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Lean skills help those with learning disabilities

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Lean training skills are being used to help individuals with learning disabilities become more independent with the ultimate aim of finding work, specifically in the horticulture and agriculture industries.

Catherine Burland, who works for the Parks Service of Portsmouth City Council, had been trained in Lean by Gosport-based Lean business specialists Fedden USP, in her previous role working for a commercial garden nursery. She realised that Lean tools have the potential to benefit those with memory issues, including brain injury and dementia, those with learning disabilities, Sensory Processing and Learning Difficulties (SPLD) and autism, which can be heavily reliant on structure and routine.

Catherine is now running a Portsmouth City Council project at the Waterfront Garden Centre in Portsmouth, where Lean methods are applied to support small groups of eight or nine adults with a variety of learning disabilities. In addition, she has 15 volunteers to help her with the training to enable individuals to attain a standard comparable to a Level 1 NVQ in Horticultural Skills.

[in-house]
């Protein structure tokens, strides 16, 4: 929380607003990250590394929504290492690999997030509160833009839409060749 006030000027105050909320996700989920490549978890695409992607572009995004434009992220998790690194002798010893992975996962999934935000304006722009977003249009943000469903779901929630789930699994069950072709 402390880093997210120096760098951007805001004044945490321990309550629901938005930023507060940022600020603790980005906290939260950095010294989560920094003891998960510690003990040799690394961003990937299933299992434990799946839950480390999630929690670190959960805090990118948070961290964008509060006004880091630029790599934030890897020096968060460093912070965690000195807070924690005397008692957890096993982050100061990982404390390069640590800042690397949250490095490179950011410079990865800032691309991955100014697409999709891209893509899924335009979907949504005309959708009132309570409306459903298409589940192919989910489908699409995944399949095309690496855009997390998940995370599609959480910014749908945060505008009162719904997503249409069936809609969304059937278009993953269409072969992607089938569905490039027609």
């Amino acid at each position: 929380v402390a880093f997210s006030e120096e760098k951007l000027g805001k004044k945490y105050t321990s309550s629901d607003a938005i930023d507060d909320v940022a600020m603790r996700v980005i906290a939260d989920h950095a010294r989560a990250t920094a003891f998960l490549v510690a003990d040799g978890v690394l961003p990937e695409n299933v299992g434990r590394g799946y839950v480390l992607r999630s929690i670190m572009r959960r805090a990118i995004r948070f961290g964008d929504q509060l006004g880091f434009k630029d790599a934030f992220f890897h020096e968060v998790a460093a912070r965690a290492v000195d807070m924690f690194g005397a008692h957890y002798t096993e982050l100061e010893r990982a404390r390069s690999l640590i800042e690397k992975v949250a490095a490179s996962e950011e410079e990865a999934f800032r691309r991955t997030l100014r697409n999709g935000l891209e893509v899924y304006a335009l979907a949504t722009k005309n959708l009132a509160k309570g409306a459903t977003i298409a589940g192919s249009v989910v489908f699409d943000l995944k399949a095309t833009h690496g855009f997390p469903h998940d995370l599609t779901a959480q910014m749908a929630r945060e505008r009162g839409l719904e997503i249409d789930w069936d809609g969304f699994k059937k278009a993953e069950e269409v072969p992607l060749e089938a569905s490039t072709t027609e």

Standard operations where both pictures and words are used to document in detail a particular process, is one of the Lean tools that is being used with the groups. Visual management is also very helpful, such as labelling storage so that individuals can see what is in a cupboard before opening it; this enables individuals to have greater independence and autonomy to begin and complete tasks.

Catherine said: “The application of Lean learning processes has gone a long way to helping our supported individuals and our volunteers, all with differing needs and abilities, to gain improved skills to help them become more employable and confident in their daily lives. And it helps with a large age group as we support individuals ranging from 18 up to their mid-60s to achieve their own personal goals.”

SMART goals are used and supported individuals have user-led action plans to identify what they are hoping to achieve from the programme, such as improving social abilities or becoming more employable; it can be different for each of them.

Neil Fedden, owner and Managing Consultant at Fedden USP, said: “Both standardisation and visual management are the key Lean tools that can help individuals with learning disabilities. The standardisation provides a clearly defined process that is both repeatable and well documented and the visual management aspect puts more focus on communicating how the process operates through pictures and colour rather than just relying on written or verbal communications. It’s good to see how Lean can be used in this way.”

Photos show the Waterfront Garden Centre in Portsmouth and team members in the rec shed showcasing their mug visual identification system.

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